The “Anh Duong” House Shelter has been managed by the Quang Ninh Provincial Social Work Centre, under Quang Ninh Provincial Department of Labour, Invalids and Social Affairs, with technical and financial supports from UNFPA and KOICA.

According to Le Khanh Luong, Vice Director of Gender Equality Department, Ministry of Labour, Invalids and Social Affairs, Anh Duong House Shelter is one of 18 support essential services providers to GBV survivors in response to gender-based violence, which is currently under pilot implementation by the Gender Equality Department. It is necessary to open the shelters for victims of gender-based violence like Anh Duong House – a safe space for women victims, which can provide timely, integrated and quality essential services and care. Survivors of victims can receive health and physical care, mental and psychological support, other support to ensure safety, and legal aids.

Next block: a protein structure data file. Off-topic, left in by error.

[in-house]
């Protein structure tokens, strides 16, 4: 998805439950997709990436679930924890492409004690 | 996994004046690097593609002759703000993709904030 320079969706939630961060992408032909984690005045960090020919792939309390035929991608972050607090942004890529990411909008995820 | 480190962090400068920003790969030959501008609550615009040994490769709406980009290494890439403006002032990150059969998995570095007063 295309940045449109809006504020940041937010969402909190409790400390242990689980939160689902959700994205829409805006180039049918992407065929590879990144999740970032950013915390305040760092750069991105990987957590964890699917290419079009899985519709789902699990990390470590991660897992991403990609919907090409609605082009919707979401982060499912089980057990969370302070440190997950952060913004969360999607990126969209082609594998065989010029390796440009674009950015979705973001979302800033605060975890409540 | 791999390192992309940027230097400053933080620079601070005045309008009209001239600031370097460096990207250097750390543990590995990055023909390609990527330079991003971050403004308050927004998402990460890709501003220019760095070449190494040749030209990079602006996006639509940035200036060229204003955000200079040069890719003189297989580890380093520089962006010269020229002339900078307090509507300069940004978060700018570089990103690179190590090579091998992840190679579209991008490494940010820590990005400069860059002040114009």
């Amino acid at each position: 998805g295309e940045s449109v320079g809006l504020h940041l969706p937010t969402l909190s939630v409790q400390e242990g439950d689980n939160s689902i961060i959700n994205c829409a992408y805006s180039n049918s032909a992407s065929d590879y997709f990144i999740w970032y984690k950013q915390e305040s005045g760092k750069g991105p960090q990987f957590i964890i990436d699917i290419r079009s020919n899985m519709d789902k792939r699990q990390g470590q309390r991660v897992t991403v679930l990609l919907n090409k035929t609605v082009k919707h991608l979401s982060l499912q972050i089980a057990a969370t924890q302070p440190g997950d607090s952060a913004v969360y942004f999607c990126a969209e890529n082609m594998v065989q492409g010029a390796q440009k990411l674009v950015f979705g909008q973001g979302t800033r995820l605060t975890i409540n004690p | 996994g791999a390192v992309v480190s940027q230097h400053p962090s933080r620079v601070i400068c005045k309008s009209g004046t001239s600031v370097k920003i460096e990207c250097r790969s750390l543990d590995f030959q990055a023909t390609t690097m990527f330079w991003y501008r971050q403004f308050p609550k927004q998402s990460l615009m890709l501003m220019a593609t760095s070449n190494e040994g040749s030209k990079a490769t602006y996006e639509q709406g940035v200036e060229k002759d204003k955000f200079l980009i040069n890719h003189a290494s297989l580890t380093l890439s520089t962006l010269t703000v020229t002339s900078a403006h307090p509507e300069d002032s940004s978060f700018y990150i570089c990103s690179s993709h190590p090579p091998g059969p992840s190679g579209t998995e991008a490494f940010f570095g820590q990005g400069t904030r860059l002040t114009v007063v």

The toll free hotline 1800 1769 is operational to receive information on incidents of GBV for urgent response and online counselling on matters of GBV.

Regarding the operation results of the Anh Duong House in Quang Ninh, Do Anh Hoa, Deputy Head of Quang Ninh province’s Social Work Center said, there were 1,231 phone calls through the toll free call hotline for consultation, of which 164 were related to gender equality; three cases of gender-based violence have been consulted via fanpage. Many cases came to the shelter house, are helped and consulted.

The staff is available 24 hours a day. They have necessary skills to deal with sensitive gender-based violence related information, and any survivors of gender-based violence when in need of support shall be welcomed, and they are provided with timely and personal care and follow-up actions to find solutions against the violence. Essential services provided at the Sunshine House will follow a victim-centered approach which GBV victims’ needs are met with respect, sympathy, impartiality and confidentiality

In the afternoon of the same day, the delegation attended the media event "Men join hands to end sexual harassment at workplace" with the participation of 90 men from Hon Gai Coal Company (Quang Ninh). The event aims to raise men's awareness about prevention of gender violence.


Thu Pham